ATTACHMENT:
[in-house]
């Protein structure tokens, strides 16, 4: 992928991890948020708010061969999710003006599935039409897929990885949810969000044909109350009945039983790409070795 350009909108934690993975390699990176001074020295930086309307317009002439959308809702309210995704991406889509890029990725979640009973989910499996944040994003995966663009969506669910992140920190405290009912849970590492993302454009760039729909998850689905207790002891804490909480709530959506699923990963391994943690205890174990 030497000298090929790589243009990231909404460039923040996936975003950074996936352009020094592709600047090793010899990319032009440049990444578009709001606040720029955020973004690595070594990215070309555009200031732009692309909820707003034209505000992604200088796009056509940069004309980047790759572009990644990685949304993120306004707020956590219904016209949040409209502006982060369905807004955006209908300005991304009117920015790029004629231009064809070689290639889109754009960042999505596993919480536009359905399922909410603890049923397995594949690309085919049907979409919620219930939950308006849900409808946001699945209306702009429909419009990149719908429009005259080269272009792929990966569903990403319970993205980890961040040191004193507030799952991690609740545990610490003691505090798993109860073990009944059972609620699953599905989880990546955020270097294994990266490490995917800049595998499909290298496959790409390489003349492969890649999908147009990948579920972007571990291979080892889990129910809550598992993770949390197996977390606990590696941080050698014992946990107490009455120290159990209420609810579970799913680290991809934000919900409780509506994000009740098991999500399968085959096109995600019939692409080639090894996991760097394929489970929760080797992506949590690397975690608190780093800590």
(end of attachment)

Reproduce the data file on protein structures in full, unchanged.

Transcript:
[in-house]
């Protein structure tokens, strides 16, 4: 992928991890948020708010061969999710003006599935039409897929990885949810969000044909109350009945039983790409070795 350009909108934690993975390699990176001074020295930086309307317009002439959308809702309210995704991406889509890029990725979640009973989910499996944040994003995966663009969506669910992140920190405290009912849970590492993302454009760039729909998850689905207790002891804490909480709530959506699923990963391994943690205890174990 030497000298090929790589243009990231909404460039923040996936975003950074996936352009020094592709600047090793010899990319032009440049990444578009709001606040720029955020973004690595070594990215070309555009200031732009692309909820707003034209505000992604200088796009056509940069004309980047790759572009990644990685949304993120306004707020956590219904016209949040409209502006982060369905807004955006209908300005991304009117920015790029004629231009064809070689290639889109754009960042999505596993919480536009359905399922909410603890049923397995594949690309085919049907979409919620219930939950308006849900409808946001699945209306702009429909419009990149719908429009005259080269272009792929990966569903990403319970993205980890961040040191004193507030799952991690609740545990610490003691505090798993109860073990009944059972609620699953599905989880990546955020270097294994990266490490995917800049595998499909290298496959790409390489003349492969890649999908147009990948579920972007571990291979080892889990129910809550598992993770949390197996977390606990590696941080050698014992946990107490009455120290159990209420609810579970799913680290991809934000919900409780509506994000009740098991999500399968085959096109995600019939692409080639090894996991760097394929489970929760080797992506949590690397975690608190780093800590």